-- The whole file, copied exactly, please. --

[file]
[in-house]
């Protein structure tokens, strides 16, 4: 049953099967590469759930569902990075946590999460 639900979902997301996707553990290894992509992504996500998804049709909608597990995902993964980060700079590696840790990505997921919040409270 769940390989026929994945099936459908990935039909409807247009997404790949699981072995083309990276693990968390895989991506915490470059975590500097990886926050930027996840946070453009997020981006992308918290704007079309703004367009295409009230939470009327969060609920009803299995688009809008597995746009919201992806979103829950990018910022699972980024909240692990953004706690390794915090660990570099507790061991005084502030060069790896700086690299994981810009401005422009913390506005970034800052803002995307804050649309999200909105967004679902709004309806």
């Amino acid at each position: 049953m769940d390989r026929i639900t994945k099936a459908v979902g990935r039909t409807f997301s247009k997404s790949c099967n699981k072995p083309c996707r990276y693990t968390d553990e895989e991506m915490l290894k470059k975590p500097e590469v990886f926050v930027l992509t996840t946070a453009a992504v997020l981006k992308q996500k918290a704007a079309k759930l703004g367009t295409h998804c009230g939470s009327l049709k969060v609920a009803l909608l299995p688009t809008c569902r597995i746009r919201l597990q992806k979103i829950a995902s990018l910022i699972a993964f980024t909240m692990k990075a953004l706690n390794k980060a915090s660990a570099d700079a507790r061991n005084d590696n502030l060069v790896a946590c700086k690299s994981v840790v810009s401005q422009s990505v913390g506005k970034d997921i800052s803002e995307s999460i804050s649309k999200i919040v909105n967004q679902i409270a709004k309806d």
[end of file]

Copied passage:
[in-house]
């Protein structure tokens, strides 16, 4: 049953099967590469759930569902990075946590999460 639900979902997301996707553990290894992509992504996500998804049709909608597990995902993964980060700079590696840790990505997921919040409270 769940390989026929994945099936459908990935039909409807247009997404790949699981072995083309990276693990968390895989991506915490470059975590500097990886926050930027996840946070453009997020981006992308918290704007079309703004367009295409009230939470009327969060609920009803299995688009809008597995746009919201992806979103829950990018910022699972980024909240692990953004706690390794915090660990570099507790061991005084502030060069790896700086690299994981810009401005422009913390506005970034800052803002995307804050649309999200909105967004679902709004309806």
């Amino acid at each position: 049953m769940d390989r026929i639900t994945k099936a459908v979902g990935r039909t409807f997301s247009k997404s790949c099967n699981k072995p083309c996707r990276y693990t968390d553990e895989e991506m915490l290894k470059k975590p500097e590469v990886f926050v930027l992509t996840t946070a453009a992504v997020l981006k992308q996500k918290a704007a079309k759930l703004g367009t295409h998804c009230g939470s009327l049709k969060v609920a009803l909608l299995p688009t809008c569902r597995i746009r919201l597990q992806k979103i829950a995902s990018l910022i699972a993964f980024t909240m692990k990075a953004l706690n390794k980060a915090s660990a570099d700079a507790r061991n005084d590696n502030l060069v790896a946590c700086k690299s994981v840790v810009s401005q422009s990505v913390g506005k970034d997921i800052s803002e995307s999460i804050s649309k999200i919040v909105n967004q679902i409270a709004k309806d």